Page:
This news article was interesting. It was headlined ‘Police hunt sex pest’ and described a ‘half-naked’ man aged about 20 years offering to drive a female European tourist to show her Huka Falls. (Actually, he was dressed in shorts on a very hot day”¦) He drove her instead to a nearby dam further up the Waikato River and at some stage after they both left the car he made some sexual suggestion through gesturing. According to the article, she became angry and he ‘took fright’, drove off and left her there. A nearby worker noticed her there soon thereafter and alerted police.
Now perhaps this man’s intentions were unsavoury, his behaviour dishonourable, exploitative and irresponsible. Perhaps he is a rapist-in-waiting who couldn’t quite bring himself to proceed on this occasion. But we only have her version of events that might not be entirely truthful, and even that version didn’t warrant the extreme language or jumping to conclusions that he was dangerous, a ‘sex pest’, ‘she was lucky to escape unharmed’ etc. Equally, he may have found her attractive, hoped that she was interested in a bit of nooky with him, driven her to other nearby sights to extend their time together (he may have explained this but language difficulties caused some misunderstanding), then felt so perturbed and offended by her hostile reaction to his playful sexual suggestions that he sought a quick escape. He may have been concerned for his safety if he tried to drive her back to town, and/or concerned that her unreasonable hostility predicted she might make false allegations to police when they returned to town so he’d better make himself scarce. (We all know that any such allegations will ruin a man’s life regardless of their veracity, and that nothing is needed apart from allegations to prosecute and convict a man of sexual crimes.) She may have had her own personality problems leading her to make unwise choices in the first place and affecting her subsequent interpretations and responses. He may have been aware that the power station was close by and she would easily find a ride back to town. The fact is, we simply don’t know. All we are told is he drove her near to a dam and power station, indicated he was interested in sex and quickly left when she declined in an angry manner.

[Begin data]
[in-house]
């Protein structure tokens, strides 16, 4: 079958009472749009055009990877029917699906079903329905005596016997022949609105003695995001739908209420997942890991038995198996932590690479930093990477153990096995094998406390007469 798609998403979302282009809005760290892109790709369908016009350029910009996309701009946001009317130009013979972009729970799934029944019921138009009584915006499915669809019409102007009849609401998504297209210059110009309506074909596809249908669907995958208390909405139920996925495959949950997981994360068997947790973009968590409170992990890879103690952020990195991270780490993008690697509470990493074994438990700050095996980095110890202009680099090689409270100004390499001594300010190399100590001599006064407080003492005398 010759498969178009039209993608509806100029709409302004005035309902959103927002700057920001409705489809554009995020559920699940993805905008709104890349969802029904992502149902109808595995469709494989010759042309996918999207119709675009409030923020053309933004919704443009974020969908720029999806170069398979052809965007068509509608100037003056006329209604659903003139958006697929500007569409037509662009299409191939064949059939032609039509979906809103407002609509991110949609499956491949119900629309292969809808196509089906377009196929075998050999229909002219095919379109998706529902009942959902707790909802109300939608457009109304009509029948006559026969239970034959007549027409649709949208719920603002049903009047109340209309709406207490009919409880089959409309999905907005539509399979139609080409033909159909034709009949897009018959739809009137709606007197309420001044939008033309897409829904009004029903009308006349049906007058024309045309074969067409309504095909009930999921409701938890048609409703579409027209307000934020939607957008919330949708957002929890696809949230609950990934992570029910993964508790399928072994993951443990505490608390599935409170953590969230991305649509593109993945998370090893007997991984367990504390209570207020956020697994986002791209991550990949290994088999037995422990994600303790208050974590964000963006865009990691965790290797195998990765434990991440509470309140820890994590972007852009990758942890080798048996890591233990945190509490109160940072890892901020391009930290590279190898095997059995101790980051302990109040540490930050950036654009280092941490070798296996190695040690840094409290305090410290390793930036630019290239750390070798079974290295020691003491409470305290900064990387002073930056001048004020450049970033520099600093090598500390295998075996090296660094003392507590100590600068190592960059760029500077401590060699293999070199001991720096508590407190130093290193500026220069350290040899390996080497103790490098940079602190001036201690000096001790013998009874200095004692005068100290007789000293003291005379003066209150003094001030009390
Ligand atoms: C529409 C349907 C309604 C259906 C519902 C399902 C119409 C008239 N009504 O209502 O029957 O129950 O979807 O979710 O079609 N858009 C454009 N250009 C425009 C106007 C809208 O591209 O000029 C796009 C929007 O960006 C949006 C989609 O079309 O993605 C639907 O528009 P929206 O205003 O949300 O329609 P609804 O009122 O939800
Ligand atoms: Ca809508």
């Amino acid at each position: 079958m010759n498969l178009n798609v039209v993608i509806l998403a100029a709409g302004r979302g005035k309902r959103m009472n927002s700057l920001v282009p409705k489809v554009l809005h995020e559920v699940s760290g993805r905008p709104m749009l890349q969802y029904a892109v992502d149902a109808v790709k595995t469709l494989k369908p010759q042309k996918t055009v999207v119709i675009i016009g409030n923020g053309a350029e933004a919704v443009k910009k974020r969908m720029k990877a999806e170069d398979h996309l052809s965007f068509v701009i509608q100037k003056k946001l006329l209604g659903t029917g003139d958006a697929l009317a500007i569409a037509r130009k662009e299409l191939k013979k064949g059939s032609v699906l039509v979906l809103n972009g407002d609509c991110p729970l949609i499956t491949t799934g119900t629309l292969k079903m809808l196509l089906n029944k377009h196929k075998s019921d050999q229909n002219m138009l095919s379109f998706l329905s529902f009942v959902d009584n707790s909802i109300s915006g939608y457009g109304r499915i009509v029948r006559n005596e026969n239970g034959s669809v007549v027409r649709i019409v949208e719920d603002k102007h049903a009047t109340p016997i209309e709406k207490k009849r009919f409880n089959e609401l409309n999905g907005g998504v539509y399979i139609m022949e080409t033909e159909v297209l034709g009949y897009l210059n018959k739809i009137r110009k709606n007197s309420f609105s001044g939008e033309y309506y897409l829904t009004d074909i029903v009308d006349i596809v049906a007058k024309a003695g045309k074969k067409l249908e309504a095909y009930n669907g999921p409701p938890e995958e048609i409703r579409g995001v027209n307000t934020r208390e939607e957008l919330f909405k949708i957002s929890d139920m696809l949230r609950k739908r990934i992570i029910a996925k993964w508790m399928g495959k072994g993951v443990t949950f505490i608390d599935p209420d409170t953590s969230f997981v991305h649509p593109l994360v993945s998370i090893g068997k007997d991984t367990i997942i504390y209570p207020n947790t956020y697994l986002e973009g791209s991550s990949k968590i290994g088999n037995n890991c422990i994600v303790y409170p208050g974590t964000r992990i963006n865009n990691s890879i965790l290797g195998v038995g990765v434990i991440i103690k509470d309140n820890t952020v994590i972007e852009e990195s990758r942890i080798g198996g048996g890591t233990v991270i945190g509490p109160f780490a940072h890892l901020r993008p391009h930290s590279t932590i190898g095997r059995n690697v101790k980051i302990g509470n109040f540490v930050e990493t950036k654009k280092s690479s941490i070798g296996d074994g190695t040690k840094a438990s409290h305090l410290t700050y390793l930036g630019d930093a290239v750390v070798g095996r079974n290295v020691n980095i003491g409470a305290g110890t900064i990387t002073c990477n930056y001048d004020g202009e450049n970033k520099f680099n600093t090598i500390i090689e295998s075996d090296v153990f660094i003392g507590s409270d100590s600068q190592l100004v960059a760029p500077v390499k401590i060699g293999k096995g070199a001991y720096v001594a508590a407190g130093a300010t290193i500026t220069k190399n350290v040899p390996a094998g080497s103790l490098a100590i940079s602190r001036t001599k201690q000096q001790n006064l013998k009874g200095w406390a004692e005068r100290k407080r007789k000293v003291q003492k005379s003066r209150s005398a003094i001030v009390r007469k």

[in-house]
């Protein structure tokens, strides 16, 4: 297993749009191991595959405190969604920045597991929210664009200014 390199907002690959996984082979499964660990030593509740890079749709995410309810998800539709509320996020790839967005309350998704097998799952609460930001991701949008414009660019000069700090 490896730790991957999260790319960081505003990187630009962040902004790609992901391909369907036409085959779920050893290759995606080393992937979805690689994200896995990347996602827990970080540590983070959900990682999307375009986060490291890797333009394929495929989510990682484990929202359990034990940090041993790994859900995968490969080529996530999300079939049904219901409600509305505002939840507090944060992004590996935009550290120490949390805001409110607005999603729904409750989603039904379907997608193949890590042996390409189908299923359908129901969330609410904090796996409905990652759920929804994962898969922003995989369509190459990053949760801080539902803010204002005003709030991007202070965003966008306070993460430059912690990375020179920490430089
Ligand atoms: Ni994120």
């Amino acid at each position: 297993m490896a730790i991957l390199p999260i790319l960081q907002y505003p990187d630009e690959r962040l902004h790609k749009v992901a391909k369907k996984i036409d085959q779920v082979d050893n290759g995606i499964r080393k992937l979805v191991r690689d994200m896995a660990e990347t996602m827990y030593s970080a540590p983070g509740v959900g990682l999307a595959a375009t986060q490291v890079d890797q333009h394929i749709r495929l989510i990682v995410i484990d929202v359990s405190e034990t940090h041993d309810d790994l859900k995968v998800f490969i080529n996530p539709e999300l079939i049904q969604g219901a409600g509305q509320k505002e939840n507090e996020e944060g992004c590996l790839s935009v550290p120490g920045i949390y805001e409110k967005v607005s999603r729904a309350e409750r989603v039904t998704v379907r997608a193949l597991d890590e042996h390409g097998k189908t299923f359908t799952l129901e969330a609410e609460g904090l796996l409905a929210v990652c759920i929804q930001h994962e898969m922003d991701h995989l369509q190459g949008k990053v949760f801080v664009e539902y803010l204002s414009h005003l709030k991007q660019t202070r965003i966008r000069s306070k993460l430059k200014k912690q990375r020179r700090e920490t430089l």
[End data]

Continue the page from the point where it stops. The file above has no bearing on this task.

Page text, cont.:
The fact that police and news media alike were so quick to jump to conclusions involving male-demonizing hyperbole won’t surprise anyone here, but what was surprising were the public comments in response to this article. Nearly all were scathing of it, many recognizing accurately that the man had not committed any offence, that simply asking a woman to have sex now saw a man treated like a rapist, and that real crime was being sidelined through this manhunt for a non-offender. Several people even recognized the broader issue of feminist misandry as relevant here. Check it out; this may represent significant progress in public attitude, a refreshing intolerance towards male-bashing.